In the second go-round of their hunt for a president, the trustee of the University of the District of Columbia have narrowed their search to three men, sources said yesterday.

Although the trustees have not yet offered the job to any of the three, the sources said the man with the most support among the 16 board members is Lisle C. Carter Jr., 51, a former assistant secretary of Health, Education, and Welfare who now is chancellor of the Atlanta University Center.

The other two being seriously considered for the post, sources said, are Prezell R. Robinson, 55, president of St. Angustine's College, Raleigh, N.C., and Herman R. Branson, 62, president of Lincoln University near Philadelphia.

The trustees said they expect to name a president by Monday, the day when the city's three public colleges - Federal City College, Washington Technical Institute, and D.C. Teachers College - are scheduled to merge to form the new University of the District of Columbia.

This is the second time the trustees have tried to pick a university president. In mid-June, the man who was their first choice Randolph W. Bromery, chancellor of the University of Massachusets at Amherst, turned down the job.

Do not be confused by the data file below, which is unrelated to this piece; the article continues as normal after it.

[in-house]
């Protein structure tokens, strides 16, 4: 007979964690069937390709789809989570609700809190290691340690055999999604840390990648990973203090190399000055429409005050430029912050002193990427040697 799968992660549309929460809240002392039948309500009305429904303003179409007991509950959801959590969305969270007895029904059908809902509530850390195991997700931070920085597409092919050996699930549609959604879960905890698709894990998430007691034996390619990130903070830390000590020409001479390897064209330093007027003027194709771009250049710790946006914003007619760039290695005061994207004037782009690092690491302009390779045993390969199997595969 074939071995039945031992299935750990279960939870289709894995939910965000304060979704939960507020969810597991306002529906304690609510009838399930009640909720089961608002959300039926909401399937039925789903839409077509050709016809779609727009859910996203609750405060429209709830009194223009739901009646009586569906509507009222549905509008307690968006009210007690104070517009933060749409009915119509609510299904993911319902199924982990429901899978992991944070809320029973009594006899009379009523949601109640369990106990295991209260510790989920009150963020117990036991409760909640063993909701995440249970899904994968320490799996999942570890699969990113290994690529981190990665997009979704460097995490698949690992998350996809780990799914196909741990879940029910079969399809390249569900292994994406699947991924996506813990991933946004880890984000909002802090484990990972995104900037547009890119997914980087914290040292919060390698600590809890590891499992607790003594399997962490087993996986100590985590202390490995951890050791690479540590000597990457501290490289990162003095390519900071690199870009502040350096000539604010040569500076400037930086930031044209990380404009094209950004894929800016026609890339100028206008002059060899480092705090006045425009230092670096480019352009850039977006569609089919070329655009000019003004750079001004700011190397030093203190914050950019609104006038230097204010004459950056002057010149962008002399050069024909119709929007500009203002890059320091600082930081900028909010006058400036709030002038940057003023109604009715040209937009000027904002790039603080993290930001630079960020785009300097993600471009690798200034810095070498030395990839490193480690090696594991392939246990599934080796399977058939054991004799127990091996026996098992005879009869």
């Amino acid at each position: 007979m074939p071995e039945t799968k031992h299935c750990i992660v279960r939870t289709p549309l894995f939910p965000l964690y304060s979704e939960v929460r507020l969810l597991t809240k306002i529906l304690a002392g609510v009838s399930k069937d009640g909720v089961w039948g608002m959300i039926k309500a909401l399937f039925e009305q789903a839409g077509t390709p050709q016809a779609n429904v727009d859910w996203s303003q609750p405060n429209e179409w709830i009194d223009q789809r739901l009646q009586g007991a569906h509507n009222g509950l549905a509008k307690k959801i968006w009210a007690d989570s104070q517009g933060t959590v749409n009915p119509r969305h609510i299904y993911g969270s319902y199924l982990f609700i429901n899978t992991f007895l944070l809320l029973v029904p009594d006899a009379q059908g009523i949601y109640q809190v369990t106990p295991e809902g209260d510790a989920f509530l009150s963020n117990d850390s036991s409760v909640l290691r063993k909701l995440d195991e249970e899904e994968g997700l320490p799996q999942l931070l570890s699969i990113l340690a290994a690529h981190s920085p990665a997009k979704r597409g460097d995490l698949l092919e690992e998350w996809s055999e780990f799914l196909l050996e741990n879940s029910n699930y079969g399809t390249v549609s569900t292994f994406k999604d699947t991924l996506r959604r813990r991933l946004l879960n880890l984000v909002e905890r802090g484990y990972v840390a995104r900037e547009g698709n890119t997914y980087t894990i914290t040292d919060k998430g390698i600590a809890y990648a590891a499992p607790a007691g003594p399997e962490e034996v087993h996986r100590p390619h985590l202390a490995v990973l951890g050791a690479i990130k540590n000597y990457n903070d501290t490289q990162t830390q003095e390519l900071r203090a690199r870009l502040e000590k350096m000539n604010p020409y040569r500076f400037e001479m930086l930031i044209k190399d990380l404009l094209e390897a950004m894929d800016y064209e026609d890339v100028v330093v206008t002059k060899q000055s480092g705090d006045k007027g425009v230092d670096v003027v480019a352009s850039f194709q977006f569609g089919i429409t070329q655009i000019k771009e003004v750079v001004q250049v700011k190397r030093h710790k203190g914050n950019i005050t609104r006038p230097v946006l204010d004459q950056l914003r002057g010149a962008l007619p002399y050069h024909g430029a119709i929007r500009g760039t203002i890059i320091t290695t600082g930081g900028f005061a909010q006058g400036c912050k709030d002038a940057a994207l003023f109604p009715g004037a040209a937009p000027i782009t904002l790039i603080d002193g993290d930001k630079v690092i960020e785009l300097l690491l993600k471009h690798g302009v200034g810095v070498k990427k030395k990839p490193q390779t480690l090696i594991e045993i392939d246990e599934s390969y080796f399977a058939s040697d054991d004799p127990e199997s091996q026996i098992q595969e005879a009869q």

Yesterday the sources said the trustees would not make a definite decision on who they want to be president until after they are sure that the person they choose will take the job.

Carter, who is in Washington this week for the national convention of the Urban League, said he met with the trustees on Sunday, but he said it would be "presumptuous" of him to say whether he would take the president's job.

"I have no problem with them considering me," he remarked in an interview, "but I am not a candidate for the job."

Since 1974, Carter has been head of the university center in Atlanta, which manages joint programs, facilities, and fund raising for six predominantly black colleges with a combined enrollment of about 7,5000.

A lawyer who was executive director of the Washington Urban League in the 1950s, Carter served as assistant secretary of HEW in the Johnson administration from 1966 to 1968 and later was a professor of public policy at Cornell University in New York.

Robinson, who has Ph. D. in socilogoy from Cornell, has been president of St. Augustine's College for 10 years. The college, which is affiliated with the Episcopal Church, has about 1,600 students, nearly all of them black.

Branson has served as president of Lincoln University, another predominantly black school wwith about 1,2000 students, sicne 1970. He taught physics at Howard University here from 1941 to 1968.

In June, Branson was one of four finalists recommended by a search committee for the UDC post before the trustees chose Bromery. Yesterday, he said he was "flattered" that he was being conordered again.

Sources said the trustees are not reconsidering Cleveland L. Dennard, the former president of the Washington Technical Institute even though they have received a substantial number of letters supporting him.